Two months after joining local media network Townsquare Media, ex-AOL (NYSE: AOL) content head Bill Wilson has brought along several former colleagues from his old company. Wilson, who left AOL in May after CEO Tim Armstrong tapped ex-Google (NSDQ: GOOG) exec David Eun to run content, is also adding more content categories to Townsquare, and is launching a national music vertical and a lifestyle brand.
Wilson is charged with charting the company’s digital strategy. To help him in that endeavor, he’s hired 11 people so far in areas of product design, engineering, strategy, operations, editorial and social media. He’s also now confirming a Business Insider report from last month that Jared Willig, head of Moviefone, PopEater, Asylum and AOL TV, is leaving AOL to work with him.
In addition here’s the rundown of the other AOL execs he’s named to Townsquare’s roster: Sun Sachs, who was the VP of Design and Product for AOL Media, Pete Schiecke, the head of AOL Radio, Stephen Lenz, editor-in-chief of Moviefone, Juan Sarria, a lead engineer,, Jon Gamel, an art director, Eric Tsuei, content management systems staffer, along with three other AOL editorial side employees. Wilson says he’s at work on the next round of hires.
Wilson was considered the architect of AOL’s content strategy going back to 2006. The strategy went through a number of iterations, which included distancing the content side from the rest of the company with the formation of content studio Mediaglow. But the central idea of moving away from a portal approach to focus on niche brands was his signiture. AOL has since tried to balance things between the portal and the niche sites as part of its recent homepage revamp.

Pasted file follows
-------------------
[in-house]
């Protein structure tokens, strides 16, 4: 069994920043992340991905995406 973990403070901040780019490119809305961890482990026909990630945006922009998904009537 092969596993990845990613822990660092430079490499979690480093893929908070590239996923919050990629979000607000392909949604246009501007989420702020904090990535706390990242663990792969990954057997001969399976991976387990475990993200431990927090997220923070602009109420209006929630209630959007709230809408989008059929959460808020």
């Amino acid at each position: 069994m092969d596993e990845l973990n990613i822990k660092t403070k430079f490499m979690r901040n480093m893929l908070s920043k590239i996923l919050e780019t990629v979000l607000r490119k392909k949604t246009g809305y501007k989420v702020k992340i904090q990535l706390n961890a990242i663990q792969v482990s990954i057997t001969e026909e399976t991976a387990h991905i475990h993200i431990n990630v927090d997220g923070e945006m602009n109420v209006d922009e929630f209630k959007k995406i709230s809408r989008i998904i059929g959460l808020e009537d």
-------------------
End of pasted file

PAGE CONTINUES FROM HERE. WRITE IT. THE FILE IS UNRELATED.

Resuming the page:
At Townsquare, which is mostly known as a radio network with 183 stations in 36 markets, is trying to build a digital presence around those properties. Wilson is taking a similar approach to what he did at AOL to his new job.
Townsquare is launching Taste of Country, an attempt to create an all-encompassing country music destination site around its various radio stations, which is similar to what Wilson did in creating The Boot at AOL.
On top of all that, Wilson has been concentrating on completely overhauling Townsquare’s existing radio station websites and is launching 30 of them across six markets, offering local entertainment info and and news targeted at the respective stations’ particular audiences. Previously, Wilson says, “the sites were viewed as one-way extensions of the radio broadcasts that occurred on-air and were not taking advantage of the interactive components of the medium.”
As a number of new and existing entities race into the local market to capture untapped ad dollars, one thing is for certain: it helps to have an offline brand to promote your content.